Celebrate Women of History

I love to write about fictional characters whose story challenges them to figure out what they are and who they can be. They can be heroes or villains. But I find inspiration for fictional characters from real-life heroes. On this blog I feature brief histories of women whose accomplishments history ignored for many years. Women who were heroes, big (nationwide or worldwide) or small (in their own community). Today, we’re revisiting a few of those histories and celebrating women of history. 


Cover of Resistance, the story of Agnes Humbert, shows a bridge with WWII barbed wire fences in the foreground . We celebrate women of history to remember the strength of women like Agnes this month.

Agnes Humbert

Agnes was an art historian in Paris during WWII. The book about Agnes tells about her life in the days before the Germans occupied her city through her decision to resist, to being betrayed and arrested, and details her life in a concentration camp. 

Dorothy Cotton

Dorothy (January 5, 1930–June 10, 2018) was born at the beginning of the depression. No one could have predicted the woman she became. Nonviolent, she made a difference in the U.S. civil rights movement and in the world.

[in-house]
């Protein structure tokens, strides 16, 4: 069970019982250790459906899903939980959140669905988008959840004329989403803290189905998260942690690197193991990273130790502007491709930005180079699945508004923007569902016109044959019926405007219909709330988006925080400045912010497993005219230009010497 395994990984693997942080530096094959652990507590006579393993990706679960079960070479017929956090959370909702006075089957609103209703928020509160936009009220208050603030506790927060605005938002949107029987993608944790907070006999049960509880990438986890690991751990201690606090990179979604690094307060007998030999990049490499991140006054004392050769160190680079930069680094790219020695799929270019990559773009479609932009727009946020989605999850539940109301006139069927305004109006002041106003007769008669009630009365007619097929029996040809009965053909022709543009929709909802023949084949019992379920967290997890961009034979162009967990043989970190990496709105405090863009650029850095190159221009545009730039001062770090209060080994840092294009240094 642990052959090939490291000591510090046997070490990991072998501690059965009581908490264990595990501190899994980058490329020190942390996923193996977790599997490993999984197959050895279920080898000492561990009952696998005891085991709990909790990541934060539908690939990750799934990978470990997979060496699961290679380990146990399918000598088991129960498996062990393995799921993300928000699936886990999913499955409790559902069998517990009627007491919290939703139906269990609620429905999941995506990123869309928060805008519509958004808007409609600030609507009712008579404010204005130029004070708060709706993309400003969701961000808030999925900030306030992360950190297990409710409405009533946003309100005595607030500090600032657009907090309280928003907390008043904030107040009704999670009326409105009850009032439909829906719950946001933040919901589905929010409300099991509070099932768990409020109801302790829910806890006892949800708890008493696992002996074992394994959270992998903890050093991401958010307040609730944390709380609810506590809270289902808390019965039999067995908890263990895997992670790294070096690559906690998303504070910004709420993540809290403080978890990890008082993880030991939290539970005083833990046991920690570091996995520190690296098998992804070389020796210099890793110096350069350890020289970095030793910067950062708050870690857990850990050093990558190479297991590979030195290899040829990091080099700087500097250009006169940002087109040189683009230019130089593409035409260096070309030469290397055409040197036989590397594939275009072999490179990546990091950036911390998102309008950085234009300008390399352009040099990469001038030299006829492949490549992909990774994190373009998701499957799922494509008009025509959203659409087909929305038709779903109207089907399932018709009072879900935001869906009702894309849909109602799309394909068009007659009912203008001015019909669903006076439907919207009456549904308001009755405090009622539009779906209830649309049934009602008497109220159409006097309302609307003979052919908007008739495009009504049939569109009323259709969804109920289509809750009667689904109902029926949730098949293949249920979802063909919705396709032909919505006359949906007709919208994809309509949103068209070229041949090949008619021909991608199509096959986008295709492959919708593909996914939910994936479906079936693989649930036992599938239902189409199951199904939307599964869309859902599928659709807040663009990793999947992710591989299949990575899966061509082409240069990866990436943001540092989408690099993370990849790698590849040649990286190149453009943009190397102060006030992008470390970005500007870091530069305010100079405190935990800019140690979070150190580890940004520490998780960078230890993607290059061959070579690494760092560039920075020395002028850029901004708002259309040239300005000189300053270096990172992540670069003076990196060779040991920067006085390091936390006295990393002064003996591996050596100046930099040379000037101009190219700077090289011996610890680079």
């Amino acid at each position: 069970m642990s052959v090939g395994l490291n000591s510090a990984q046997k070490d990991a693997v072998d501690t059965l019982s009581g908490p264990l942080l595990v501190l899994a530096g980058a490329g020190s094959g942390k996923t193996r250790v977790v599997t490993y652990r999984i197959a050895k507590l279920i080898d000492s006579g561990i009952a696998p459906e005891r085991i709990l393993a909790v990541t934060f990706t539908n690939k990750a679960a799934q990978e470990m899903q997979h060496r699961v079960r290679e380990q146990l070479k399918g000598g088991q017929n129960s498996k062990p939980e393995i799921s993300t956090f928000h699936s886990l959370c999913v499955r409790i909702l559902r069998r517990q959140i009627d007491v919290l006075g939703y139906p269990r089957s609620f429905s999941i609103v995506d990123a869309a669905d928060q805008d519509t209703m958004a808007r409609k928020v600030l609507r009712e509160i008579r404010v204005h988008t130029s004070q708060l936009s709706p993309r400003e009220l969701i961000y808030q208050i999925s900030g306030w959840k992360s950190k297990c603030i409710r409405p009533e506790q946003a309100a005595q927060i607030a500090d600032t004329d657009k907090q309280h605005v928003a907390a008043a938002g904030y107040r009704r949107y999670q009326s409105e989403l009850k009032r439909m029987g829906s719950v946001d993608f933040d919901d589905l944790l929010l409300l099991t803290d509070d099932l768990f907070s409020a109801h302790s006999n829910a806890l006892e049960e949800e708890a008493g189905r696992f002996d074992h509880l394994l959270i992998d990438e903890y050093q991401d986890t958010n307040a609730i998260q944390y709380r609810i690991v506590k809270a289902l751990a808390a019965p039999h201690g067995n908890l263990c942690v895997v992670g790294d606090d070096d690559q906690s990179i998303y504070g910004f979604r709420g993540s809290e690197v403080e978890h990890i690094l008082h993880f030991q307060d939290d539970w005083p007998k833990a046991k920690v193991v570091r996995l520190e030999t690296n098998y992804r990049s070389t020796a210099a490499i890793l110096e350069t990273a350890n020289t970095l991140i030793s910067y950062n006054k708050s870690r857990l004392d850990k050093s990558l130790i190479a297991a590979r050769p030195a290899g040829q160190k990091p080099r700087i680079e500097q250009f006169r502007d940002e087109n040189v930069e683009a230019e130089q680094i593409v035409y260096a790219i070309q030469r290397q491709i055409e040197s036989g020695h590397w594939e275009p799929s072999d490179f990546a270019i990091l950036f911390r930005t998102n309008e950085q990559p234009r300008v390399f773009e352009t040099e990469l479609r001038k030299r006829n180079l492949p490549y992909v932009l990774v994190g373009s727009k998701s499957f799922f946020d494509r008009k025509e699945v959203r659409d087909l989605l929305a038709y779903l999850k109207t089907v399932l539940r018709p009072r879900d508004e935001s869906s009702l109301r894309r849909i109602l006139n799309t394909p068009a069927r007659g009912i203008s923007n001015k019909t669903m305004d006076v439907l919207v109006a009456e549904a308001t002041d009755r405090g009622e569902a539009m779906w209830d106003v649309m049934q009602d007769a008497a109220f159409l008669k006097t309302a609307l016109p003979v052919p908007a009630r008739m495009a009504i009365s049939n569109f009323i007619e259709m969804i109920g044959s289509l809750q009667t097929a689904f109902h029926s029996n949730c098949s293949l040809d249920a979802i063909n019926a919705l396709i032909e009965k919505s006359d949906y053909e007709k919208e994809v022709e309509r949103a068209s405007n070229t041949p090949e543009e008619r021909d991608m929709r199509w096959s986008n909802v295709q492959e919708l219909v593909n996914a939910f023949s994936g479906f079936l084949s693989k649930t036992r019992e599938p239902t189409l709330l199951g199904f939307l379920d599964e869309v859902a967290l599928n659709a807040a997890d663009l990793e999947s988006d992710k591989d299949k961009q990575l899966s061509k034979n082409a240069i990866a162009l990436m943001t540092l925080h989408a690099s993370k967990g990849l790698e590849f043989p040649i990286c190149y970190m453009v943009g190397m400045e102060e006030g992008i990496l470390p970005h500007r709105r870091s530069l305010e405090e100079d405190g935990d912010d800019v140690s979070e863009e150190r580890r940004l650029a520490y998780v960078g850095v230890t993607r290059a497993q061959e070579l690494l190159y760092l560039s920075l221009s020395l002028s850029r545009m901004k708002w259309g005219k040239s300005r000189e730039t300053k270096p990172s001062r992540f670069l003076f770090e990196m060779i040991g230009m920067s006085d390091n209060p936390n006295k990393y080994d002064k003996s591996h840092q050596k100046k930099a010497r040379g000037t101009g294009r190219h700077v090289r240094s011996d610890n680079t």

Celebrate Women of history means remembering women like Lydia Maria Child in this old black and white photo of her sitting on a porch, one elbow propped on the railing while she reads a book.

Lydia Maria Child

One of the most influential American women writers from the 1820s through the 1860s, she was a prolific author, a literary pioneer, and a tireless crusader and champion for America’s excluded groups. With words, she made a difference. 

Molly Brant

Brant (1736-1796) was an influential Mohawk woman in the American Revolution. A Loyalist, a spy, diplomat, and a clan matron, Brant straddled two worlds. But she kept her native heritage in her speech and dress throughout her entire life.

Huda Shaarawi

She threw off her veil and changed the world. Huda Shaarawi (pronunciation) grew up in a harem and became Egypt’s leading women’s rights activist. Also, a philanthropist and founder of the first Egyptian feminist organization, Huda’s defiance still influences the world today.


Women hold up half the sky, yet women across the world still get little recognition for their accomplishments. Most especially those whose accomplishments are small. The housewife, the mother, the office cleaner all deserve recognition for their role in making this world a better place. 

I hope you’ve enjoyed and found inspiration in this glimpse of the strong women featured on this blog. Let’s celebrate women of history and women of today all year. 

Image Credits

First image is the paperback book cover of Résistance by Agnès Humbert available on Amazon.com

Second photo is a public domain via Wikimedia Commons.

Third photo is Public domain, via Wikimedia Commons

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